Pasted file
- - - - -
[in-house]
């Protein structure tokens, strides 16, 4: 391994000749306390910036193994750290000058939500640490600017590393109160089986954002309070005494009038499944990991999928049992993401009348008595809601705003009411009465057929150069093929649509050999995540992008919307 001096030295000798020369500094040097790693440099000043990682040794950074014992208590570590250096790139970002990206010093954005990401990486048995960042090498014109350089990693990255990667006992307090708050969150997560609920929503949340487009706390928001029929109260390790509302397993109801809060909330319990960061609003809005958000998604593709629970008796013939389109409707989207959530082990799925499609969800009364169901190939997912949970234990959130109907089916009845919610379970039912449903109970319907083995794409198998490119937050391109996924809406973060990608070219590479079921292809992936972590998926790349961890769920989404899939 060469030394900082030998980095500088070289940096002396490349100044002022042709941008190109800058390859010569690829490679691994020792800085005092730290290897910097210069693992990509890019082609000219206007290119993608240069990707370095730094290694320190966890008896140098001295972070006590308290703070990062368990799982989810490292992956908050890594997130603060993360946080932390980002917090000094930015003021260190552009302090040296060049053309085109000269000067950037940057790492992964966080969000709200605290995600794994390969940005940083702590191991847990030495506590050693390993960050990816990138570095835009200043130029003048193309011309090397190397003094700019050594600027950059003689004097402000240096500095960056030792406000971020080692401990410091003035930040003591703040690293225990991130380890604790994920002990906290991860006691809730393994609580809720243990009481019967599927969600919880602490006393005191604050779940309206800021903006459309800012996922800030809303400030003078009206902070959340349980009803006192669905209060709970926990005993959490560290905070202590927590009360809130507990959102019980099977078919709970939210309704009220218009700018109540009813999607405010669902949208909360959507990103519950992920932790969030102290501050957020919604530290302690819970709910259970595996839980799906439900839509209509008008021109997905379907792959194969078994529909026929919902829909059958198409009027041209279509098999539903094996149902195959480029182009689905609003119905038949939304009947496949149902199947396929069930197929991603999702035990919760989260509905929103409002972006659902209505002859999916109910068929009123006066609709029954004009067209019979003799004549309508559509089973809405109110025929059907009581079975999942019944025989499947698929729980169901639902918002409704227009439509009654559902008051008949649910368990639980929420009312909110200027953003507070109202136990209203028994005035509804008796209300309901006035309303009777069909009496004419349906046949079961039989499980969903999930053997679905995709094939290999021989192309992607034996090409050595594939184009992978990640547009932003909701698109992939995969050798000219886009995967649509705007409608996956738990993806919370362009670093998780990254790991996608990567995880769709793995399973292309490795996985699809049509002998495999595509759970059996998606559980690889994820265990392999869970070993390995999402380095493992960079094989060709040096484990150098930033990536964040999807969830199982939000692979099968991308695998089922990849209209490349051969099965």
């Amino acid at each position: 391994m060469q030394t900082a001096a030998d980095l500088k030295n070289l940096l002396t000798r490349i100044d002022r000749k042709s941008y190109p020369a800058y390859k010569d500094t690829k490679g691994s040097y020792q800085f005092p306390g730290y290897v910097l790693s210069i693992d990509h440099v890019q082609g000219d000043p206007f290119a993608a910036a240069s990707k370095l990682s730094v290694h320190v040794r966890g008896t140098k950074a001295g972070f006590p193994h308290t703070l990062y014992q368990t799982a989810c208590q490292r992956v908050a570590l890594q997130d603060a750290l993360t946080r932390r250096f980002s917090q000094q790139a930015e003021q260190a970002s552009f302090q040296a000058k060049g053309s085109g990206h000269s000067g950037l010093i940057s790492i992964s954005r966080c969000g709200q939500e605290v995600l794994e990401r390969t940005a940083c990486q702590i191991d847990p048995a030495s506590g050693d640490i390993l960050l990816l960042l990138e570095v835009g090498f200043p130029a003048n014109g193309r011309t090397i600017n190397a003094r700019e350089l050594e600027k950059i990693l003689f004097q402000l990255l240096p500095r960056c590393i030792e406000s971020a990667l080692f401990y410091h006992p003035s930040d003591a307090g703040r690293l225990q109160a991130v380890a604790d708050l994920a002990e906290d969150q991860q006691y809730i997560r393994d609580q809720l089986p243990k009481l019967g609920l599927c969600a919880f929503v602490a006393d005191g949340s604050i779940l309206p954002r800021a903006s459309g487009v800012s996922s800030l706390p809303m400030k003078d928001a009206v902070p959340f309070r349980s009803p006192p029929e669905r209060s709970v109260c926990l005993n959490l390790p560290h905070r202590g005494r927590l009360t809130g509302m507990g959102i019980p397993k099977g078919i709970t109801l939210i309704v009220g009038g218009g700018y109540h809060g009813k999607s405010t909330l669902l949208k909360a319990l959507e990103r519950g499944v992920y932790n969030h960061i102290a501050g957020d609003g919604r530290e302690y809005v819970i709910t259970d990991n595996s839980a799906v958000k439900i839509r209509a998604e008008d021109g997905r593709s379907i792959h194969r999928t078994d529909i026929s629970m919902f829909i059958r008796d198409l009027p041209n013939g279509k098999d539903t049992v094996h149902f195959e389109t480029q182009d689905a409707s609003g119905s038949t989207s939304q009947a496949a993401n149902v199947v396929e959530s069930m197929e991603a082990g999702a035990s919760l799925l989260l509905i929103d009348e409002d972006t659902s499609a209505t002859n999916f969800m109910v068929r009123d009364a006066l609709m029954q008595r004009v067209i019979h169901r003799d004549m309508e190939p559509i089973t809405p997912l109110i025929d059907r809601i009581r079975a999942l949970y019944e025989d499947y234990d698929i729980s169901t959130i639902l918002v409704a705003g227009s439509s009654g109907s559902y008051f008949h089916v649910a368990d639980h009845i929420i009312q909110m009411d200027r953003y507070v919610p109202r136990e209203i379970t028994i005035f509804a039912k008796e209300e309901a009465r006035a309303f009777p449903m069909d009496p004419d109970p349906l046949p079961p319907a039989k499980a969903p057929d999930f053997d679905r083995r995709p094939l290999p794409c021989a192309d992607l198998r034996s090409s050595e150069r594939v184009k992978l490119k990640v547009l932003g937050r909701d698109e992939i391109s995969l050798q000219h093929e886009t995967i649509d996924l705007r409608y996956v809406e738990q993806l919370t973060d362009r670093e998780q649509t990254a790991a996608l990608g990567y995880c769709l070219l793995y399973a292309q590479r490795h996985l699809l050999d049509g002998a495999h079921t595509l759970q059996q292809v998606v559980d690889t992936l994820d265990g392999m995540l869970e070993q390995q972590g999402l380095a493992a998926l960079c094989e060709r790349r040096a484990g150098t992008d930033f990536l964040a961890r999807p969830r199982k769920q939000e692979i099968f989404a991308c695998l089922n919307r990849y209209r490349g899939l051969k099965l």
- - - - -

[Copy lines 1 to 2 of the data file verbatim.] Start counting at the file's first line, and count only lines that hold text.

[in-house]
């Protein structure tokens, strides 16, 4: 391994000749306390910036193994750290000058939500640490600017590393109160089986954002309070005494009038499944990991999928049992993401009348008595809601705003009411009465057929150069093929649509050999995540992008919307 001096030295000798020369500094040097790693440099000043990682040794950074014992208590570590250096790139970002990206010093954005990401990486048995960042090498014109350089990693990255990667006992307090708050969150997560609920929503949340487009706390928001029929109260390790509302397993109801809060909330319990960061609003809005958000998604593709629970008796013939389109409707989207959530082990799925499609969800009364169901190939997912949970234990959130109907089916009845919610379970039912449903109970319907083995794409198998490119937050391109996924809406973060990608070219590479079921292809992936972590998926790349961890769920989404899939 060469030394900082030998980095500088070289940096002396490349100044002022042709941008190109800058390859010569690829490679691994020792800085005092730290290897910097210069693992990509890019082609000219206007290119993608240069990707370095730094290694320190966890008896140098001295972070006590308290703070990062368990799982989810490292992956908050890594997130603060993360946080932390980002917090000094930015003021260190552009302090040296060049053309085109000269000067950037940057790492992964966080969000709200605290995600794994390969940005940083702590191991847990030495506590050693390993960050990816990138570095835009200043130029003048193309011309090397190397003094700019050594600027950059003689004097402000240096500095960056030792406000971020080692401990410091003035930040003591703040690293225990991130380890604790994920002990906290991860006691809730393994609580809720243990009481019967599927969600919880602490006393005191604050779940309206800021903006459309800012996922800030809303400030003078009206902070959340349980009803006192669905209060709970926990005993959490560290905070202590927590009360809130507990959102019980099977078919709970939210309704009220218009700018109540009813999607405010669902949208909360959507990103519950992920932790969030102290501050957020919604530290302690819970709910259970595996839980799906439900839509209509008008021109997905379907792959194969078994529909026929919902829909059958198409009027041209279509098999539903094996149902195959480029182009689905609003119905038949939304009947496949149902199947396929069930197929991603999702035990919760989260509905929103409002972006659902209505002859999916109910068929009123006066609709029954004009067209019979003799004549309508559509089973809405109110025929059907009581079975999942019944025989499947698929729980169901639902918002409704227009439509009654559902008051008949649910368990639980929420009312909110200027953003507070109202136990209203028994005035509804008796209300309901006035309303009777069909009496004419349906046949079961039989499980969903999930053997679905995709094939290999021989192309992607034996090409050595594939184009992978990640547009932003909701698109992939995969050798000219886009995967649509705007409608996956738990993806919370362009670093998780990254790991996608990567995880769709793995399973292309490795996985699809049509002998495999595509759970059996998606559980690889994820265990392999869970070993390995999402380095493992960079094989060709040096484990150098930033990536964040999807969830199982939000692979099968991308695998089922990849209209490349051969099965």